Text: Inigo S. Roces / Photos: Kelvin Christian Go | posted January 05, 2016 15:32
The multi-talented, multi-role vehicle
Say luxury vehicle and most Filipinos will likely think of an SUV. A sedan would be preferable, but the option almost always goes out the window when considering the driving conditions in the country. After all, with bumpy streets, the occaissional threat of floods and the comfort and utility they provide, it's hard to imagine urban or rural life without such a capable, multirole vehicle.
Thankfully, those with discerning taste and a large budget may find the best of both worlds in the Volkswagen Touareg Sport Edition.
The Touareg has its fair share of pedigree, built upon a platform shared with the Porsche Cayenne and Audi Q7. With such sophisticated and sport-oriented cousins, it's not surprising to find that the Touareg benefits from this in many ways.
In spite of the luxurious aspirations, the Touareg sports the most discreet design of the trio. A broad grille is flanked by combination headlights on either side. The main headlights are outlined by LED daytime running lamps. There's a hint of the Cayenne's sportiness on the lower valence.
On the side, shoulders run from the hood all the way to the tail, while the window graphic is outlined in chrome. Above, roof rails are already installed easy fitting of aftermarket accessories.
Behind, the tail lights, stretch across the tailgate, reflectors are positioned on the bumper, while a scuff plate lines the loading lip.
The Sport Edition adds silver scuff plates to the front and rear as well as sporty five-spoke “Mallory” 20-inch wheels.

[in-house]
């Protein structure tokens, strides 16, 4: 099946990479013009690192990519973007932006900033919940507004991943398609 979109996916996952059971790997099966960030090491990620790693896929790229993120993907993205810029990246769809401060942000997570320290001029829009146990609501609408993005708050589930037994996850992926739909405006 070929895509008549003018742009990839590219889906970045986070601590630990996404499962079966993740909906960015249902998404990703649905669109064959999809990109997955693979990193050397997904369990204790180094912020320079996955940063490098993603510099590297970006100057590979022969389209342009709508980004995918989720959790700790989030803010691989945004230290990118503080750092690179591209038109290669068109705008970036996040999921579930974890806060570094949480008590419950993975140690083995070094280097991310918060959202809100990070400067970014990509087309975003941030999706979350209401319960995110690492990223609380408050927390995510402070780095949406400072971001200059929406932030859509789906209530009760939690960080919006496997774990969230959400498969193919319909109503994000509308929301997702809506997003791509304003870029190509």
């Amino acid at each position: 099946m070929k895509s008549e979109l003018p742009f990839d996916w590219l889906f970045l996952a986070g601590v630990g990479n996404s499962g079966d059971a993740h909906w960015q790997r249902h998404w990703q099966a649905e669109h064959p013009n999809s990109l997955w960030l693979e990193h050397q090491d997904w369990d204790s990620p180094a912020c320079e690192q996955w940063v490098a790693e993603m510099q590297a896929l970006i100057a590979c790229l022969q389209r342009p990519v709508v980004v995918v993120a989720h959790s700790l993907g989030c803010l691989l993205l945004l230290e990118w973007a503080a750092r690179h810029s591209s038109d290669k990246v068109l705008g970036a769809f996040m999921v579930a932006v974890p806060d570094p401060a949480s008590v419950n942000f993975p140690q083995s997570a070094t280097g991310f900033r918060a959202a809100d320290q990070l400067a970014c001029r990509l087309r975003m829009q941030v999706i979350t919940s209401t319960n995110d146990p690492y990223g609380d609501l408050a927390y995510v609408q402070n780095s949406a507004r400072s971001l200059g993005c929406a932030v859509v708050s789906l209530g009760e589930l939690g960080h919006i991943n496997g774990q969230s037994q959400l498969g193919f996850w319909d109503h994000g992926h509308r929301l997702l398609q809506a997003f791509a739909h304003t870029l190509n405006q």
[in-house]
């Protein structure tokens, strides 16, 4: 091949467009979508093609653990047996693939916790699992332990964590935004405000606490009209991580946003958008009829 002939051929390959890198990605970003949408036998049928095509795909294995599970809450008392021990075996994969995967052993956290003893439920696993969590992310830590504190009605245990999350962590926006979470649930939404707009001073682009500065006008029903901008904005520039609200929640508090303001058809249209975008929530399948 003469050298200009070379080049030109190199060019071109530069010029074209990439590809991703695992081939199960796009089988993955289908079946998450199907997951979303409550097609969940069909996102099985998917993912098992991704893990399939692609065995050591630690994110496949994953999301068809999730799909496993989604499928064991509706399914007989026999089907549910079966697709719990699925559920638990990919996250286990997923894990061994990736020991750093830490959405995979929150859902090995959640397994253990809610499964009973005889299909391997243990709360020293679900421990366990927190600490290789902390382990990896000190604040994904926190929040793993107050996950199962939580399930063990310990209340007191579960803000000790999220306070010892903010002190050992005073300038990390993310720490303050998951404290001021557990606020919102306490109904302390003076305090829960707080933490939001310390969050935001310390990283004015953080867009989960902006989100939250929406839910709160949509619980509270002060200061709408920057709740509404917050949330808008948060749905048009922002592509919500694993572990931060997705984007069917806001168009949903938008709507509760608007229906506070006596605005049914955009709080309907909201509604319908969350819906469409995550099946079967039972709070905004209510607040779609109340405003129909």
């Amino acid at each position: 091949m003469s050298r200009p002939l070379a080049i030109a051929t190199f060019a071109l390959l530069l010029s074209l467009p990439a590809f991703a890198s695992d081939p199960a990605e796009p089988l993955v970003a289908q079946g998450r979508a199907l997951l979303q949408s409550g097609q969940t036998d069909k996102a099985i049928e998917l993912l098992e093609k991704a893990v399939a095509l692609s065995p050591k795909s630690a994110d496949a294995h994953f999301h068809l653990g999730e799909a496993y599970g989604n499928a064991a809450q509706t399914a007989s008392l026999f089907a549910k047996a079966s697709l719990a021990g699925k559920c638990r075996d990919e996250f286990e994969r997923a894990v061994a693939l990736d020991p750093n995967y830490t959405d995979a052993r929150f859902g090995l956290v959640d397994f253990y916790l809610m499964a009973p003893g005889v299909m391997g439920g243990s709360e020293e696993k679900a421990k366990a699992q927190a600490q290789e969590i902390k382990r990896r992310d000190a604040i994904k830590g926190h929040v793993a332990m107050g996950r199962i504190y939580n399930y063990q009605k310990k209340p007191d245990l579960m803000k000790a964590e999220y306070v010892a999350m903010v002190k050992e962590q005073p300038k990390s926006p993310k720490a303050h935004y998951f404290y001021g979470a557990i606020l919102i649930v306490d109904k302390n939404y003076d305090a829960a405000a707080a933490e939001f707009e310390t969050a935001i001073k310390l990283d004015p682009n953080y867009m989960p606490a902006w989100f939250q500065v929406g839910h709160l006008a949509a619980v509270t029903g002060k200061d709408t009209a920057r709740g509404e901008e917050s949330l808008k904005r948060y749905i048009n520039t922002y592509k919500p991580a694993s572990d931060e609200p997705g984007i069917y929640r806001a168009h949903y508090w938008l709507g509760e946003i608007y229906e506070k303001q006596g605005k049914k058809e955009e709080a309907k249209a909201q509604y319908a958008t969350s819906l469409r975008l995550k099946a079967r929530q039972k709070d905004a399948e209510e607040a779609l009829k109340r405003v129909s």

Inside is a neatly laid-out interior that is practically symmetric, right down the center. Piano gloss inserts break up the predominantly black dashboard for very subtle contrast. Cricket leather line everything from door inserts, seats to the center armrests and come with a dirt-repellent coating. The leather seat is power adjustable, so too is the steering, via a little knob underneath.
In front of the driver is a three-spoke wheel with intuitive integrated controls for the entertainment and climate. Ahead of it are two large dials for the speedo and tach, with an LCD display in the center for trip info.
The center houses the touch screen LCD of the entertainment system, which thankfully retains knobs to select tracks and adjust the volume.
The Touareg features four-zone climate control, allowing each corner of the car to operate at a different temperature.
Further down is the gear selector as well as controls for the 4-corner air suspension system. There's also the electronic parking brake that is practically flush with the surface.
The center armrest is covered in leather and can also open up to reveal a cavernous storage space.
Behind, the seats are just as comfortable. The legroom may not be much to brag about, though the folding armrest and dual-zone climate control in the rear more than make up for it.
Finally, behind is a carvernous cargo area with hidden storage under the floor, hooks for tie downs, and even seats that can fold down to accommodate more items. There's also a setting in the air-suspension system that lowers just the back to make loading easier.